"Don't mind Grund," the first woman insisted. "He's um, a little direct."

Numina smiled. He found the woman very pretty in a way that differed from finding his sisters pretty. "I will be out, shortly," he assured her. She nodded, and the party left, heading towards the river and the trees.

He watched them leave, and then flew back into the House, excited. "Wake up!" he called, "Wake up, wake up--there are visitors!"

"There are what?" Mizusama murmured. "Who?"

"Visitors!" Numina crowed, as the rest of his siblings started to wake up. "The First Visitors!"

Eventually, after much poking, prodding and pinching, he managed to get everyone awake and mostly coherent; then he marched them all to the river bank. The First Visitors were enjoying themselves in the shade, as the one of the men had said, they had been walking for a long time.

As Numina approached, they all got to their feet, and the two groups of deities looked at each other, warily. The only one who was truly excited was Numina. He decided to do the introductions.

"This is Hisan, her role is Fire," he began, and he worked himself through his siblings, ending with himself. "And I don't have a Role yet," he added, sadly.

The first woman who had knocked on the door commiserated. "That must be hard."

"I will find it eventually," Numina answered, trying to sound more confident than he felt. "Now, what are your Names?"

The woman smiled. "I am Peregrinari--"

"We all call her Peri," interrupted one of the other women.

"Hush," Peregrinari said, a little irritated by the comment. "As I was saying, I am Peregrinari, and my Role is Travel."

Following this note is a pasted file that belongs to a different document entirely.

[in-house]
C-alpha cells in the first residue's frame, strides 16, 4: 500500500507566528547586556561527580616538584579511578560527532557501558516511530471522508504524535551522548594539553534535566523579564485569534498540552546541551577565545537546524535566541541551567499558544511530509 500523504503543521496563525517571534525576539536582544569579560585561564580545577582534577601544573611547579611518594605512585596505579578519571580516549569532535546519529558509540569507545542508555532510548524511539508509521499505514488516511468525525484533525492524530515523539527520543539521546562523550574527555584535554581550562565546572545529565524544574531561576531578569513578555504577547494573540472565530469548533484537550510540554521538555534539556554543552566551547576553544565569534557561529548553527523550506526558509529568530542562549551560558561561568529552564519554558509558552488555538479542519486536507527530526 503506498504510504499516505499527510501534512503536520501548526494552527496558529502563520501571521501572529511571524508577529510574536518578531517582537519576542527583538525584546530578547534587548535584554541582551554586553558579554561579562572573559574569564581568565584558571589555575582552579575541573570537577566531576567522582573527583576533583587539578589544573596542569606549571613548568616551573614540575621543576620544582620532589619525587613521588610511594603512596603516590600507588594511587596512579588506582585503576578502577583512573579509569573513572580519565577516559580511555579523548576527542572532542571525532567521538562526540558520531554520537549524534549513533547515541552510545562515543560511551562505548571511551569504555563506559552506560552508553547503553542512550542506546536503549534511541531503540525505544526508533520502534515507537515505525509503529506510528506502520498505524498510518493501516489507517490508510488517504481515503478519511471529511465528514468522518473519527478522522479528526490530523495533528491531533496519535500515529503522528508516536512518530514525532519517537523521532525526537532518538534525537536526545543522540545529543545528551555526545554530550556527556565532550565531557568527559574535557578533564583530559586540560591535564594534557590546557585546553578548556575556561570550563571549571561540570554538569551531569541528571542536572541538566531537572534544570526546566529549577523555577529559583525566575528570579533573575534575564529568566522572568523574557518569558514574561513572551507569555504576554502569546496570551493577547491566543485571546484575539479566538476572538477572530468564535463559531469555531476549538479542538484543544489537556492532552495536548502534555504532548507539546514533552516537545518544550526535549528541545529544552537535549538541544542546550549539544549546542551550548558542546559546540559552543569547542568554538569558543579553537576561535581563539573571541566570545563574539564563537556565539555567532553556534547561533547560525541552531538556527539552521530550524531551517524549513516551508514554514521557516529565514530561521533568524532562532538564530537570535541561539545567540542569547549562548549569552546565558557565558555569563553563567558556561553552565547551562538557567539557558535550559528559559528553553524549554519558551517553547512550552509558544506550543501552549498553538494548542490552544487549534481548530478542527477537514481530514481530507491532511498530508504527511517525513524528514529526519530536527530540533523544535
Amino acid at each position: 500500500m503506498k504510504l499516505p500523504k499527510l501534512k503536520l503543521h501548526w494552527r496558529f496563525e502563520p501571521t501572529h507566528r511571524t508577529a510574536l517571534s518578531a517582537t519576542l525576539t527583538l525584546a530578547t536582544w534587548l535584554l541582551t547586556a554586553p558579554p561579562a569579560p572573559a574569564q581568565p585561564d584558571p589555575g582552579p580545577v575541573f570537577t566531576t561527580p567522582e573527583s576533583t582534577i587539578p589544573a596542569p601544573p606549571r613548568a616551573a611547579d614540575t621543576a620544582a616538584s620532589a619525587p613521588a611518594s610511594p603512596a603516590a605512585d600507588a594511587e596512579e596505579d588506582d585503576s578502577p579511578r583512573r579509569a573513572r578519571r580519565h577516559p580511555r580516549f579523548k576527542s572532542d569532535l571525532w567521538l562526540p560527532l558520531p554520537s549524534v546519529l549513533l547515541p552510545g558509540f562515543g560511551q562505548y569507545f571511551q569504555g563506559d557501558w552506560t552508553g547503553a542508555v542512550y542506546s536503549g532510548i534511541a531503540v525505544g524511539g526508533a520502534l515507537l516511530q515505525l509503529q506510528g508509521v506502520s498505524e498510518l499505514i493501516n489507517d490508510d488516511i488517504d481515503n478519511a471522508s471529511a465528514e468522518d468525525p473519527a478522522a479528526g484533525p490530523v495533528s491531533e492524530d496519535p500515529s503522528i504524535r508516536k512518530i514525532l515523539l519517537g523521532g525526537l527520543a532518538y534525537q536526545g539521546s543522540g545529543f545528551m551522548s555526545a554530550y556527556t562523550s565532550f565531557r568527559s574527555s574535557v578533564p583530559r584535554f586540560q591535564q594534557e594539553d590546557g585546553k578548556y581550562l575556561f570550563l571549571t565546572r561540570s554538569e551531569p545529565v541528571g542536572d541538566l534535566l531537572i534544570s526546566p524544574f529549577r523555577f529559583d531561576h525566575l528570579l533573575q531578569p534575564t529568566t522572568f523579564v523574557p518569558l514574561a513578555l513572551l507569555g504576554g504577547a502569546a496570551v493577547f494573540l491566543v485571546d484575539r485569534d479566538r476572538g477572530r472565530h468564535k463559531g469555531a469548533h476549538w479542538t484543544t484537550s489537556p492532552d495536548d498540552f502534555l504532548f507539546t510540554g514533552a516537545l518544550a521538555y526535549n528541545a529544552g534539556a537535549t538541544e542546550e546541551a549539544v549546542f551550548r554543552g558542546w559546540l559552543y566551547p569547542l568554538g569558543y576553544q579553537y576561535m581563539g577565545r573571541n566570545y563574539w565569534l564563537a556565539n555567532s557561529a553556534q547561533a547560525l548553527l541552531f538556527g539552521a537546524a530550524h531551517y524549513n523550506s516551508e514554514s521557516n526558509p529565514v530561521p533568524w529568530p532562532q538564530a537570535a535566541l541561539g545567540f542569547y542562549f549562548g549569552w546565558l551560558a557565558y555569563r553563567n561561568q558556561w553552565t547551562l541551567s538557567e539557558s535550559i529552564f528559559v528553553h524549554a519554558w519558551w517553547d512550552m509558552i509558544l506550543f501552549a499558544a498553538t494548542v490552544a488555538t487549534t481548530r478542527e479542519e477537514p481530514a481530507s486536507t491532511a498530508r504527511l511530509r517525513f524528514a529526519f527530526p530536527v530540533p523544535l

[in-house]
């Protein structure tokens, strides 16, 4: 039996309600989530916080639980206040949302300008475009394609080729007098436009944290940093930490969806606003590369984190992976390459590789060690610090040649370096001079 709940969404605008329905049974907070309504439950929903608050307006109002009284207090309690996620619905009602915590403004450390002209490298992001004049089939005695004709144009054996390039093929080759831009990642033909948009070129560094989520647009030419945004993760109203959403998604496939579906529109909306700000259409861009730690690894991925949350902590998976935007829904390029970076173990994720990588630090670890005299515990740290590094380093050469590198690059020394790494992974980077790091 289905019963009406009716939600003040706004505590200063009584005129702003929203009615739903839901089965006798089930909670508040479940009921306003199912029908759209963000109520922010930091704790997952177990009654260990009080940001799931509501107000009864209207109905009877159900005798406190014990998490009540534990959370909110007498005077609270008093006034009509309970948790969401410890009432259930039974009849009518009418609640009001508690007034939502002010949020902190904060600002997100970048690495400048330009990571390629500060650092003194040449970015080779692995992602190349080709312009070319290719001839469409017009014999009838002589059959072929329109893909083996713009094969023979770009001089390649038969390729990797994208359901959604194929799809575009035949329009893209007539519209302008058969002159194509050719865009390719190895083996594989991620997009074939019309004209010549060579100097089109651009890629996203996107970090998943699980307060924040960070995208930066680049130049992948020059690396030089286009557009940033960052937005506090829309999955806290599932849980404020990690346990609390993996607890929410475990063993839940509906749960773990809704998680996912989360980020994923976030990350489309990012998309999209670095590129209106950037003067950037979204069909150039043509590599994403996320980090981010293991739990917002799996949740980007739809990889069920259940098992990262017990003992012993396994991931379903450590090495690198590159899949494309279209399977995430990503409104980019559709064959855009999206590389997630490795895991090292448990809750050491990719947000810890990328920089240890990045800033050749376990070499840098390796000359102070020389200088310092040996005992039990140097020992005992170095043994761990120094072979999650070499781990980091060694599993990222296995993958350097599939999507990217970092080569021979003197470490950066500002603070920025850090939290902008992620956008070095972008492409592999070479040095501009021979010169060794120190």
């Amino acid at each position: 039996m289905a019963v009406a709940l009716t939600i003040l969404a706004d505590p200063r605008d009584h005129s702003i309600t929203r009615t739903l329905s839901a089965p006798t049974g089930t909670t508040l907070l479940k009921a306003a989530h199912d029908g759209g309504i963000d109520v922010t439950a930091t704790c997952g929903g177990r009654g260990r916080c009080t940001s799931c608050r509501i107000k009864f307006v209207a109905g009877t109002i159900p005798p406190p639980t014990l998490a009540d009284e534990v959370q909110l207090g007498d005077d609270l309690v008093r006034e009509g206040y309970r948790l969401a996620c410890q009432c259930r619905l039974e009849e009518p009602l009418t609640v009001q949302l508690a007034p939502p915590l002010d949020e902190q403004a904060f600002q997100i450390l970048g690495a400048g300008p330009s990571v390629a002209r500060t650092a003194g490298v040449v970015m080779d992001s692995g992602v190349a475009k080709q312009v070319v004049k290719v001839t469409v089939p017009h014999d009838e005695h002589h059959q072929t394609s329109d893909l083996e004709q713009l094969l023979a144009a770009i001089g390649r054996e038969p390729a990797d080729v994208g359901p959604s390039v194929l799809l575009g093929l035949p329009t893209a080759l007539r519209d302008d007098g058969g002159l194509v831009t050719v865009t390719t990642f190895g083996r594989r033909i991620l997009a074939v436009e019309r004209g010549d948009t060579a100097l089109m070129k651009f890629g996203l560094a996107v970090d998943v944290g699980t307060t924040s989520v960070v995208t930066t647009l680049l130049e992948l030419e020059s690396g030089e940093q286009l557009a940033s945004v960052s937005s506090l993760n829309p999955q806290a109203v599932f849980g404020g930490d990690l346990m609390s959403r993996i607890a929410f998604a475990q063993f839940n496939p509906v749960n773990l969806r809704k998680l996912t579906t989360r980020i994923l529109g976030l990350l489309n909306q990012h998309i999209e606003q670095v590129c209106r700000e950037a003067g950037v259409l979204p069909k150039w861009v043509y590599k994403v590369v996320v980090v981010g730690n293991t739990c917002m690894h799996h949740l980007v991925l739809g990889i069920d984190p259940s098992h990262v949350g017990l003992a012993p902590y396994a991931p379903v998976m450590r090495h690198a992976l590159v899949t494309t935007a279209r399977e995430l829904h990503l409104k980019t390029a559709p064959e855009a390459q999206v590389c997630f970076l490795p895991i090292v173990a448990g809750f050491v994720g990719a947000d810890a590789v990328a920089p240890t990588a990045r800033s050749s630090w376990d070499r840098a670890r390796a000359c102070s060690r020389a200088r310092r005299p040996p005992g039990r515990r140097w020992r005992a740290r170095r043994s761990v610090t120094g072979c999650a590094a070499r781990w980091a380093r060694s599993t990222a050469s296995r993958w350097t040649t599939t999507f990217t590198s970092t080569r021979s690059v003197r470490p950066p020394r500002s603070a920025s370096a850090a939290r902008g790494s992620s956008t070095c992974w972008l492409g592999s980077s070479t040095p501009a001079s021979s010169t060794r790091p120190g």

"Travel!" Uchu exclaimed, brightly. "Then you--you are from away!"

The siblings gasped, in shock.

Peri nodded. She pointed, beyond the House. "We are from over there, a long way. I woke up to find myself in a great plain, covered in grasses."

"She found me," the woman continued.

Peregrinari sighed. "I was just getting to that, Celestia. As I was saying, I woke up, and wandered around, and I found Celestia, and I woke her up, too."

"My Role is to take care of the Sun, the Moon, and the Stars," Celestia said, proudly.

"What are those?" Mizusama asked, confused.

"Um--I'm not sure yet. But I'm sure I'll find out sooner or later," Celestia beamed.

Peri sighed, again. "And we started walking, and we found a man, lying as we had been, sleeping. So we woke him up."

"That was me," the burly man stated. "I'm Grund, and my Role is Plants."

"Oh!" Animus exclaimed. But he didn't clarify and Grund did not ask.

"And we kept walking. And we found Hikari."

Hikari, a slender man, stepped forward and nodded. "I am Light."

"And we found another woman, Taberu, whose role was Food." Peri's voice was starting to take on a sing-song quality as she recited their story.

Taberu smiled, shyly, and didn't step forward. But the siblings all waved at her.

"And then we decided to stop for lunch," Grund yawned, before Peri could begin anew.

"That is true, but I do not think they want to hear that," Peri interrupted. "By now there was me, Celestia, Grund, Hikari and Taberu. We kept walking, and we found another woman, and she said her name was--"

"Tenki!" the woman exclaimed brightly. "My Role is Weather."

They all nodded sagely. Then Spirare stopped, and frowned. "You said that you knew what your Name was, when you woke up?" he asked her. She nodded.

"We all did," she replied. "We all knew our Names and our Roles."